By Sarah Lane
Loyle Carner’s second sold out show at Manchester’s Band On The Wall last week was cathartic. It was a joy. It was testament to the healing power of music. His uncensored emotional range is full of passion, full of fire and full of heart. Pure unfiltered soul energy pulsing through, it escapes him, he shares it, it is boundless.
The catharsis of Loyle Carner’s performance goes both ways. Music can heal. More genuinely himself than most who grace a stage, Loyle is unapologetically, unreservedly, Loyle. He is grateful, he is considerate, he is honest, he brims with joy and the overflow is sweet to share. He is also funny, he is direct and he forms instant connections. He greets us with “Fuck Barcelona” and is met by a room full of boos. On side, we went forth into a gig of two halves. The great half, and the even greater half. Not everyone in the crowd was a football fan.
This man radiates love. He is a human giving. Love, passion, insight, he has a direct line to the source. All the love he’s gives out and he’s getting it back multiplied. More than once he was visibly overwhelmed by the love from the crowd. He was clearly enjoying the crowd and enjoying sharing the stage and enjoying sharing his new album Not waving but drowning. “I don’t know if anyone knows but I’ve got a new album out. I’d really appreciate it if you bought it. You know how everyone says how difficult the second album is? Well it really fucking is!”
If there’s one thing to take away from a Loyle Carner gig, it’s the genuine connection he builds with the audience. He is not performing, he is connecting, giving. Arms open wide as he sings, everyone on and off stage clap along. The crowd are poised to shout along at “For fuck’s sake!”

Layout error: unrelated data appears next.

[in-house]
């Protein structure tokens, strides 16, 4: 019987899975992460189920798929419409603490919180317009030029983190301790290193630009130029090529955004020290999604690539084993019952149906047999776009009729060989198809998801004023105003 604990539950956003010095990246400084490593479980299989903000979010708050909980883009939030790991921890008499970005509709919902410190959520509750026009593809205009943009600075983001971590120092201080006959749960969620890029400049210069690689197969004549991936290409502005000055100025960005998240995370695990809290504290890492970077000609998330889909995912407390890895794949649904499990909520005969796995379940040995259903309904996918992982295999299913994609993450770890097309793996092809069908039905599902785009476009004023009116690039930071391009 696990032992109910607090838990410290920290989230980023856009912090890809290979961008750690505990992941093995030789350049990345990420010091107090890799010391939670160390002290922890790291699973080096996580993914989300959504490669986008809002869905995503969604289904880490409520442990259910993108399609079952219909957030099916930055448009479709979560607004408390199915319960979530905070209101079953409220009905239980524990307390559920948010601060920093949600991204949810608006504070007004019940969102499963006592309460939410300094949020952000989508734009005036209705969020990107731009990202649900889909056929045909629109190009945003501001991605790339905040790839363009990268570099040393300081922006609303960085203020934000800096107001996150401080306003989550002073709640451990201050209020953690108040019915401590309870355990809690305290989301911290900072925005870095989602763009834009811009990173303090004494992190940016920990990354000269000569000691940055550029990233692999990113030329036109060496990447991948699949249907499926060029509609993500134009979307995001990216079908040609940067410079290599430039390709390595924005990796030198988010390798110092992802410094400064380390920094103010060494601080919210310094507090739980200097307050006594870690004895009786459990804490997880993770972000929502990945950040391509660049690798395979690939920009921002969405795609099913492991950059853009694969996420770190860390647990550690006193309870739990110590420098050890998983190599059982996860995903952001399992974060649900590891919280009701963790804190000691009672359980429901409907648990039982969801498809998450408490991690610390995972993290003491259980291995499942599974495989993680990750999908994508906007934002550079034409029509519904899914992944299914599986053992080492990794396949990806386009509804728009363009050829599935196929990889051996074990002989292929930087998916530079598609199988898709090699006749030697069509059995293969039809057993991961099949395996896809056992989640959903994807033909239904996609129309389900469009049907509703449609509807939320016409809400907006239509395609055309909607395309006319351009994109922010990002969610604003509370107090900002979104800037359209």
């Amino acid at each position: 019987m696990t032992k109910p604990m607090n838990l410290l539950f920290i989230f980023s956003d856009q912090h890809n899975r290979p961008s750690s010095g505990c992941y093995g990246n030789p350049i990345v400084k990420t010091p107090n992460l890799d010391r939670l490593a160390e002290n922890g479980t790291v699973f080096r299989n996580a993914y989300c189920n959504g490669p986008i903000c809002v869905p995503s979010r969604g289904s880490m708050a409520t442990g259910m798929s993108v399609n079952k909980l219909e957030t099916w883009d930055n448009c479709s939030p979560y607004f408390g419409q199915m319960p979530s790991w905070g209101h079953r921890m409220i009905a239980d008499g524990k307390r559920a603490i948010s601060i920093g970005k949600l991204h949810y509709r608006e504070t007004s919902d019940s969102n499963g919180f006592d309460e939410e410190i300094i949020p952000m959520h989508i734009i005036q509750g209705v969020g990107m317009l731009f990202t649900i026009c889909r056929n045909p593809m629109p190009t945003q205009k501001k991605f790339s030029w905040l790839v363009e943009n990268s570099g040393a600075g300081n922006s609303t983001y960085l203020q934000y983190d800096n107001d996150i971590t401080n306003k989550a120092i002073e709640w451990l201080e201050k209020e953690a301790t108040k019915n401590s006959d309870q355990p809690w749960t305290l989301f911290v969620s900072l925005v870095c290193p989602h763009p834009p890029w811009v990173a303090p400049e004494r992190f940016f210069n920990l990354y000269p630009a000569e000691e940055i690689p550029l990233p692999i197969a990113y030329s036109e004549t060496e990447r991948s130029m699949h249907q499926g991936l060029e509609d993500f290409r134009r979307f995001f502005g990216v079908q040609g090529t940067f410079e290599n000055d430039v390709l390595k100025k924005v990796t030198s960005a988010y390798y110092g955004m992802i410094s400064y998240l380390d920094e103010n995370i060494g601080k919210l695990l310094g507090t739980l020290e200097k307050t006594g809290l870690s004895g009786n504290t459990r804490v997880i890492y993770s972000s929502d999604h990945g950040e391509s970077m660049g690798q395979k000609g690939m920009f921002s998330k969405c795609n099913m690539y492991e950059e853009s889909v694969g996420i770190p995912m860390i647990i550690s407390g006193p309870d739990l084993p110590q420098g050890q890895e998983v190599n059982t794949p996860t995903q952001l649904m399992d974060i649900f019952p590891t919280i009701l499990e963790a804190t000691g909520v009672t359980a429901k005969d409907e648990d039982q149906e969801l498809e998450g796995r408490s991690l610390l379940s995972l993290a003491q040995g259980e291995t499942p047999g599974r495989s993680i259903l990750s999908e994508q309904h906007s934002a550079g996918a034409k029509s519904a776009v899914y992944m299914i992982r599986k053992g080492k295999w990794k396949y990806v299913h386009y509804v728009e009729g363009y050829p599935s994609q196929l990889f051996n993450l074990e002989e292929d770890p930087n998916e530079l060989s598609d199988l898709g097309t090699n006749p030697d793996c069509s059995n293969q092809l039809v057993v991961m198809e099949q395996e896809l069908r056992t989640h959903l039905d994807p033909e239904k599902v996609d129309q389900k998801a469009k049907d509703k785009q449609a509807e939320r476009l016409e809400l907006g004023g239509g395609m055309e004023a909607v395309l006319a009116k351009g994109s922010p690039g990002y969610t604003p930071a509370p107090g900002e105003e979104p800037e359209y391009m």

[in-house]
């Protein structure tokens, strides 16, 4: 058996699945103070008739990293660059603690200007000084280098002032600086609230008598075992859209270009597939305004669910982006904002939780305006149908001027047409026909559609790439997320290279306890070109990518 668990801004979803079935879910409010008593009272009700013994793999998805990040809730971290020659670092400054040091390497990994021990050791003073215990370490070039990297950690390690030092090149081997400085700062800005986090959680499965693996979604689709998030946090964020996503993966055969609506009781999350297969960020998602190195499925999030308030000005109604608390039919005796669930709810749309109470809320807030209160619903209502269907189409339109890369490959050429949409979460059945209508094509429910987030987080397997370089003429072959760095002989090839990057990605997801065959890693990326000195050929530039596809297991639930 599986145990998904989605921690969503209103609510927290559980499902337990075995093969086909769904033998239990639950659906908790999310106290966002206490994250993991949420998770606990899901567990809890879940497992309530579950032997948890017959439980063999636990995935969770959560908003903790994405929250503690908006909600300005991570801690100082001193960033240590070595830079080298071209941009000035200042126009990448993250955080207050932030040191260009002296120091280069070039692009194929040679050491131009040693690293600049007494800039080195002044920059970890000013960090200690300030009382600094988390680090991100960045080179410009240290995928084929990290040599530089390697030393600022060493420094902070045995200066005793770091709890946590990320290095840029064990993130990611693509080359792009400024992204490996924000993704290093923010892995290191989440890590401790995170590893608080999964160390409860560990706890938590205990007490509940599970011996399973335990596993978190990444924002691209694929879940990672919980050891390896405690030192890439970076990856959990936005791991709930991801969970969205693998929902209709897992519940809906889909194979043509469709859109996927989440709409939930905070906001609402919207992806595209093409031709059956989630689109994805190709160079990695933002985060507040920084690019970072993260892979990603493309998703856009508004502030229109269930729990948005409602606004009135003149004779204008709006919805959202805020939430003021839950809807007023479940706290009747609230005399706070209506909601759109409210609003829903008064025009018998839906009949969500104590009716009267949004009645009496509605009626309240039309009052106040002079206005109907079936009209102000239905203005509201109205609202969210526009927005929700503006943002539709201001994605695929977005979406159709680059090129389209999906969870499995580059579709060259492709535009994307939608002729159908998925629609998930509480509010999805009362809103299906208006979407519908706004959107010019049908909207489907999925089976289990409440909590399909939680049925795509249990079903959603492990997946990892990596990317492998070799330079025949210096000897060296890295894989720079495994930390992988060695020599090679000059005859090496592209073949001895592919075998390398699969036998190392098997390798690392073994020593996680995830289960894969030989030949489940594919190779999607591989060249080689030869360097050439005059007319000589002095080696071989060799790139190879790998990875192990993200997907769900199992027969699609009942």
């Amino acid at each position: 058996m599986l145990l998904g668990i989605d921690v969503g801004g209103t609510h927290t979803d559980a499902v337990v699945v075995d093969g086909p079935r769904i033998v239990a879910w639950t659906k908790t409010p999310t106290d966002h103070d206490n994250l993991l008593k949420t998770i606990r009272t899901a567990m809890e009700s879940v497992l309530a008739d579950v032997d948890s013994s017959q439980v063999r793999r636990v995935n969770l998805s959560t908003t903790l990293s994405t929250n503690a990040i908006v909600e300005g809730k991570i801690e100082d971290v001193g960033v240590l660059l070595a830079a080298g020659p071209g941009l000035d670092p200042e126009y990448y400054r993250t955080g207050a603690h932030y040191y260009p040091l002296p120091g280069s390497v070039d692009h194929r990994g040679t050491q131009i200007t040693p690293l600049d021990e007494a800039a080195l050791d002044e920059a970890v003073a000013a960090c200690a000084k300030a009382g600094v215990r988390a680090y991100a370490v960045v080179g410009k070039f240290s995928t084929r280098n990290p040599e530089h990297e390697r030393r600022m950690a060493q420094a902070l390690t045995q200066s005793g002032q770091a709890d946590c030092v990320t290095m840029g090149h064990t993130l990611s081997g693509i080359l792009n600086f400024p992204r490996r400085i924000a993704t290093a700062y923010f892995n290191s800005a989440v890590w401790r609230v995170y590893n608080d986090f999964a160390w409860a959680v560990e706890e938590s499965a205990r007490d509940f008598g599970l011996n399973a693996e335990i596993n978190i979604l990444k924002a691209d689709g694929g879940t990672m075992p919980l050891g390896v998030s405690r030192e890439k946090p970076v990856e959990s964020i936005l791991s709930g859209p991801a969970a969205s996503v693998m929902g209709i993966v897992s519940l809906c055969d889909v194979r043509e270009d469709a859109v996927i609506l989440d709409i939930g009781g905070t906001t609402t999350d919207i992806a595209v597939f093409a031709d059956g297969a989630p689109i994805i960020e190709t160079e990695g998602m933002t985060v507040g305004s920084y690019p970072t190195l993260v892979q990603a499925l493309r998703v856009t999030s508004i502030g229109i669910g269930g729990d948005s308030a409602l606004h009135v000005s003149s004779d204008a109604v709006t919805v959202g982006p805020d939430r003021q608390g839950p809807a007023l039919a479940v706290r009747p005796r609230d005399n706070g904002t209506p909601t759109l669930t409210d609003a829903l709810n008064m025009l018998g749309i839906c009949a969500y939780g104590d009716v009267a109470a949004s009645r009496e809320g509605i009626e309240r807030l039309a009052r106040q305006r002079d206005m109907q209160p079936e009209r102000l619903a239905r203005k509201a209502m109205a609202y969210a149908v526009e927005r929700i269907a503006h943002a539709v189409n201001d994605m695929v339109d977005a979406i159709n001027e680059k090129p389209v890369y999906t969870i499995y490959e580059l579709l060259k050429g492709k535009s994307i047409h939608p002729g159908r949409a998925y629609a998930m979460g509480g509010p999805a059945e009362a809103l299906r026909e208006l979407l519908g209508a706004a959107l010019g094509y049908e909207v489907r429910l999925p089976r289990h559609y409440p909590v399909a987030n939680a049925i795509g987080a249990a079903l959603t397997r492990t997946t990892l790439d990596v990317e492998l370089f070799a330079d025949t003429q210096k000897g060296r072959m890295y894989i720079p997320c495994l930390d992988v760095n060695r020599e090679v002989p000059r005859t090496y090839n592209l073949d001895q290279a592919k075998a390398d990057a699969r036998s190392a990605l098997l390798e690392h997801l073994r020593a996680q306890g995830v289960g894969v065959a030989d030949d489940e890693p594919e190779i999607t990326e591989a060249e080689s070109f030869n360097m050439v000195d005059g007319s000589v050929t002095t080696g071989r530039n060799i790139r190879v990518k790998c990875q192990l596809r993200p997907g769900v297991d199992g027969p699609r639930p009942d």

Then there’s the stories. When he’s not telling stories through song, he’s telling stories inbetween songs. When it’s time for Ottolenghi, “He’s my bro now, he’s my bro. I’m gonna tell you just one more story. I was making a turkey on Christmas eve and the recipe said preserved lemon and butter and thyme ‘n’ shit and I didn’t have any preserved lemon so I messaged him and I asked him whether I can just use normal lemon instead and he insisted I couldn’t and he couriered some to my house on Christmas eve!” The joy in telling this to us was real and true and very sweet.
Loyle Carner could win the prize for most considerate performer to grace a stage. All the stories he told, he’d start each one by asking us if it was okay if he told us a story, asking “Is it okay if I…” and “Is it cool if I…” And he was grateful too, thanking us for sticking around. It was their second show of the night, kicking off late around ten and he thanked us for sticking around for the late show. And he thanked us for sticking around while he had a year out, “I’ve been gone for a year, most of the time people would move on to the next thing so thank you for sticking around. A lot has changed in that year! I’ve fallen in love, got a house, got a dog, grown up a lot.”